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Is Boxing Dead?

Photo Courtesy of Olympic Boxing.

Well, according to the Forbes List it is far from dead. This year Manny Pacquiao came in 15th on the magazines list with earnings totaling $34 million, which was a step back from last year where he came in second with $62 million from earnings and endorsements.

Floyd “Money” Mayweather has yet to fight nemesis Manny Pacquiao but was still able to pull in 34 million and come in 14th on the list. However, the list was created before “Money” broke his personal record for most money he’s ever made in 1 fight when he netted 41.5 million guaranteed for fighting Saul “Canelo” Alvarez in Las Vegas on September 14th. This shattered his old record he set earlier this year after defeating Robert Guerrero in May that earned him $32 million. Before 2013, the record holder for money earned for a single fight was Evander Holyfield when he received $33 million for his 1997 rematch with Mike Tyson. As we stand today Floyd has pulled in a disgusting 73.5 million dollars in 2013, for just two fights.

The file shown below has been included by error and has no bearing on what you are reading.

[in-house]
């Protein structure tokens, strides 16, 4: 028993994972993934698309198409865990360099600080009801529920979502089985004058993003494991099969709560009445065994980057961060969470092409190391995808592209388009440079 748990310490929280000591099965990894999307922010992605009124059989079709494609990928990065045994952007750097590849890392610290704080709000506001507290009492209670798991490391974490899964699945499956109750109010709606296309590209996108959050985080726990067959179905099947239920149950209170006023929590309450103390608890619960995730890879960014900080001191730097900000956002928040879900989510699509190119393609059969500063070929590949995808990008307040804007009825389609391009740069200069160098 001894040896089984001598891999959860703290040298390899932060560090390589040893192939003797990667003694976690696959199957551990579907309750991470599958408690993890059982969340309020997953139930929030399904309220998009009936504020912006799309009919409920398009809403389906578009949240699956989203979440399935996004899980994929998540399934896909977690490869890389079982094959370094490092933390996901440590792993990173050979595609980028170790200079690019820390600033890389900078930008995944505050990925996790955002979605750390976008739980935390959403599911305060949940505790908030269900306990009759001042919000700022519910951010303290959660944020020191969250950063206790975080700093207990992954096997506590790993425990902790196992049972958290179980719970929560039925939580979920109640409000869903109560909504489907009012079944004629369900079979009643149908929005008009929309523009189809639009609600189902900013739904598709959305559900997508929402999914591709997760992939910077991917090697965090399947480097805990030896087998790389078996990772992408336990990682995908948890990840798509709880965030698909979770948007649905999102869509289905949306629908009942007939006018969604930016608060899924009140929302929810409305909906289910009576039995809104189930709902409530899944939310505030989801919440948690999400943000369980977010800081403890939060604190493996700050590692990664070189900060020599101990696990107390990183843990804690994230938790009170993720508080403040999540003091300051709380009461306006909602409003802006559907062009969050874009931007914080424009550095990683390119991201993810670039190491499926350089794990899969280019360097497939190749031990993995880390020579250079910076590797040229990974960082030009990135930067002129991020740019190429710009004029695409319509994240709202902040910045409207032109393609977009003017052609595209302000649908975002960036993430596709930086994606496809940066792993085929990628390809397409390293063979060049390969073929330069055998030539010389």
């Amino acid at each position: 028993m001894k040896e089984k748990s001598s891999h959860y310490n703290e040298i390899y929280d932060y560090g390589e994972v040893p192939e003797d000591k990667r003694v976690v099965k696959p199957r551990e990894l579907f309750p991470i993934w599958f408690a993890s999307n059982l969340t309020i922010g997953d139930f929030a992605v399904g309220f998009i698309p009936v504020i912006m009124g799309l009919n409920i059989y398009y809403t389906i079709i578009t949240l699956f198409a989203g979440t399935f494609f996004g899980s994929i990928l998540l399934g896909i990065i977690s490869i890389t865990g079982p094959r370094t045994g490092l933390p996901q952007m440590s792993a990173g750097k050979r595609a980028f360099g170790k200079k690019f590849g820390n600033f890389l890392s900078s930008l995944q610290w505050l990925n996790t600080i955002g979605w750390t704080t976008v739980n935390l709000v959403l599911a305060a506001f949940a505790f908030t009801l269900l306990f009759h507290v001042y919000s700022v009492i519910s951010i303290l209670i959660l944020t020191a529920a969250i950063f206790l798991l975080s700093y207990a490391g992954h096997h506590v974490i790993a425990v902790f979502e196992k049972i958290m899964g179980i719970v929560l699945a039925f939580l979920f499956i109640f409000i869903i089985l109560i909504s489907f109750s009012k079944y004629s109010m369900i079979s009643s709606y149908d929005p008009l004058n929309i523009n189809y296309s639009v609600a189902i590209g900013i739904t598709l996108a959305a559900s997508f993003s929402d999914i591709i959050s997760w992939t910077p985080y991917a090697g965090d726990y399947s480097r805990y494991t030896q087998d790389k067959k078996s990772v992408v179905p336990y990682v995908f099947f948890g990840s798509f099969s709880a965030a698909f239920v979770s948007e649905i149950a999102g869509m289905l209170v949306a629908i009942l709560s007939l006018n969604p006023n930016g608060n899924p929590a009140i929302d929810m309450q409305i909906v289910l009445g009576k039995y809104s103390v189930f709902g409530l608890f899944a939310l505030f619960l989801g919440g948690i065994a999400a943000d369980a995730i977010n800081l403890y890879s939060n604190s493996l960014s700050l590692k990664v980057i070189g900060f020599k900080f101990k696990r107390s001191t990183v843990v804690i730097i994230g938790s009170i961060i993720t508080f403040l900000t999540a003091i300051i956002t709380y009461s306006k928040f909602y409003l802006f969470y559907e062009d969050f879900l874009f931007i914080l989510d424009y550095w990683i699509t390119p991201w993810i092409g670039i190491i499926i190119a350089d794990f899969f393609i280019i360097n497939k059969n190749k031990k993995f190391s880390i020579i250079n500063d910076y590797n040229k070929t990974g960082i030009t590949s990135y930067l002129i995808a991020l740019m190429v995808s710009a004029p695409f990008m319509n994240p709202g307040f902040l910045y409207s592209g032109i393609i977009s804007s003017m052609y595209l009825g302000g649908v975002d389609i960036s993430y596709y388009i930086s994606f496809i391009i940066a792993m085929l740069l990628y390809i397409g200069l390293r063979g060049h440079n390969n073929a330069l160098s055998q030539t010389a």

“Money’s” $85 million last year placed him in first on Forbes List, knocking off usual resident Tiger Woods.

Boxing is parallel to Major League Baseball in that the tradition is what largely fuels the success of the sport. MMA is parallel to the NFL in that they came later but in many ways are surpassing the success of traditional boxing and the MLB, respectively. But while we hear talks about Boxing and the MLB being on the decline, trust that they will always be here the same way classic cars never completely go away.

While no MMA fighters made the list, when you take Mayweather and Pacquiao out of the mix, the MMA salaries could rival the rest of the traditional boxers. The Ultimate Fighting Championship, the world’s most affluent MMA organization, is a privately held company and their financial numbers are held private.